On Oct. 18, Hollywood’s Egyptian Theatre turned 100 years old. Built and operated by legendary showman Sid Grauman, the spectacular theater introduced major Hollywood premieres and radio broadcasts as it became a mecca of entertainment for Southern California. The successful theater demonstrated the business and creative acumen of the shrewd exhibitor as he formed the template of the Hollywood premiere and its publicity possibilities by showcasing and expanding his creative genius.

Grauman absorbed showmanship from his theater manager father. Vaudeville’s obit called him “the father of continuous vaudeville…the first showman to establish himself after the great fire; also the first showman to adopt the large, luxurious theater for pictures.” Continue reading

Posted in Architecture, Film, Hollywood, Hollywood Heights, Mary Mallory, Preservation | Tagged , , , , , , , | Leave a comment

Movieland Mystery Photo (Updated + + + +)

Main title. Letters over ambulance rushing through streets of New York
This week’s mystery movie was the 1937 film Internes Can’t Take Money, with Barbara Stanwyck, Joel McCrea, Lloyd Nolan, Stanley Ridges, Lee Bowman, Barry Macollum, Irving Bacon and Gaylord Pendleton.

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Posted in 1937, Film, Hollywood, Mystery Photo | Tagged , , , , , | 36 Comments

Movieland Mystery Photo (Updated + + + +)

Main title letter on wrinkled paper, as if an old theatrical poster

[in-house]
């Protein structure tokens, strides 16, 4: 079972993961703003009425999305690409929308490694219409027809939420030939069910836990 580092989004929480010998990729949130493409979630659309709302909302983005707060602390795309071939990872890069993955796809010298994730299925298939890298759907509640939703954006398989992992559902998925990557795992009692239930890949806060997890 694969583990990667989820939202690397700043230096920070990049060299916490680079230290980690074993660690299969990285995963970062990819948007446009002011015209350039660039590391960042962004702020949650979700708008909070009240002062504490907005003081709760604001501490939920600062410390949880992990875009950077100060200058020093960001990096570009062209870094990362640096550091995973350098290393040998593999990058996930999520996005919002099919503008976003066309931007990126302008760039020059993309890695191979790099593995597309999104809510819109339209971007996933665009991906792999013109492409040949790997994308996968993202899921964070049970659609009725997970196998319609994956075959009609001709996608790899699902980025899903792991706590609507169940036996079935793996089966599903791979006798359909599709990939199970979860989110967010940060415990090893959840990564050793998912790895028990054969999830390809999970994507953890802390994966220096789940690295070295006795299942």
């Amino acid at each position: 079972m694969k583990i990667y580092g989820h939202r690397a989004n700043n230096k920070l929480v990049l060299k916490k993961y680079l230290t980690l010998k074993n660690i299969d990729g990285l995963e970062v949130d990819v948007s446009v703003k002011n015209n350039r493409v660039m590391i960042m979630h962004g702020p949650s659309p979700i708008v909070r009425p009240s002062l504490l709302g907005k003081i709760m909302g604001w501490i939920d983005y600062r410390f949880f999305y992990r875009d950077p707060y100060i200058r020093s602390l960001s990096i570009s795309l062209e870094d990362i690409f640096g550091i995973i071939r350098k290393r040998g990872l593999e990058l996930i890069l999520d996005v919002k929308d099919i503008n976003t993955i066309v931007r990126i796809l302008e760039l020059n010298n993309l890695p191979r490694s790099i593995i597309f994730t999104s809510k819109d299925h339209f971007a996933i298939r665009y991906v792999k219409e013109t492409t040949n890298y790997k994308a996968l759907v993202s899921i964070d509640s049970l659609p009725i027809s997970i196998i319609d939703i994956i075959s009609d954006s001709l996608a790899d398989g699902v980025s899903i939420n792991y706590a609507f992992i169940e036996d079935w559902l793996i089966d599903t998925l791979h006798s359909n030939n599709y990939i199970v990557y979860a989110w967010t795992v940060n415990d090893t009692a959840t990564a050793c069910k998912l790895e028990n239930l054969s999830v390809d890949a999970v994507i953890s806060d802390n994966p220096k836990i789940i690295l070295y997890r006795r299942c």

This week’s mystery movie was the 1949 film The Queen of Spades, with Anton Walbrook, Edith Evans, Ronald Howard, Mary Jerrold, Yvonne Mitchell, Anthony Dawson, Pauline Tennant, Miles Malleson, Athene Seyler, Michael Medwin, Maroussia Dimitrevitch, Ivor Barnard and Violetta Elvin.

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Posted in 1949, Film, Hollywood, Mystery Photo | Tagged , , , , , , | 39 Comments

Mary Mallory / Hollywood Heights — The First Motion Picture Electrical Parade

Motion Picture Electrical Parade

Harold Lloyd’s float in the electrical parade, courtesy of Mary Mallory.


Note: This is an encore post from 2013.

Long before the Walt Disney Co. began presenting an electrical parade at its parks, Los Angeles offered electrical parades as part of the city’s grand La Fiesta de las Flores celebrations. In 1931, the motion picture industry presented its own lavish spectacular, a glorious, over-the-top affair that only 1930s Hollywood could produce, called Motion Picture Night and the Parade of Jewels.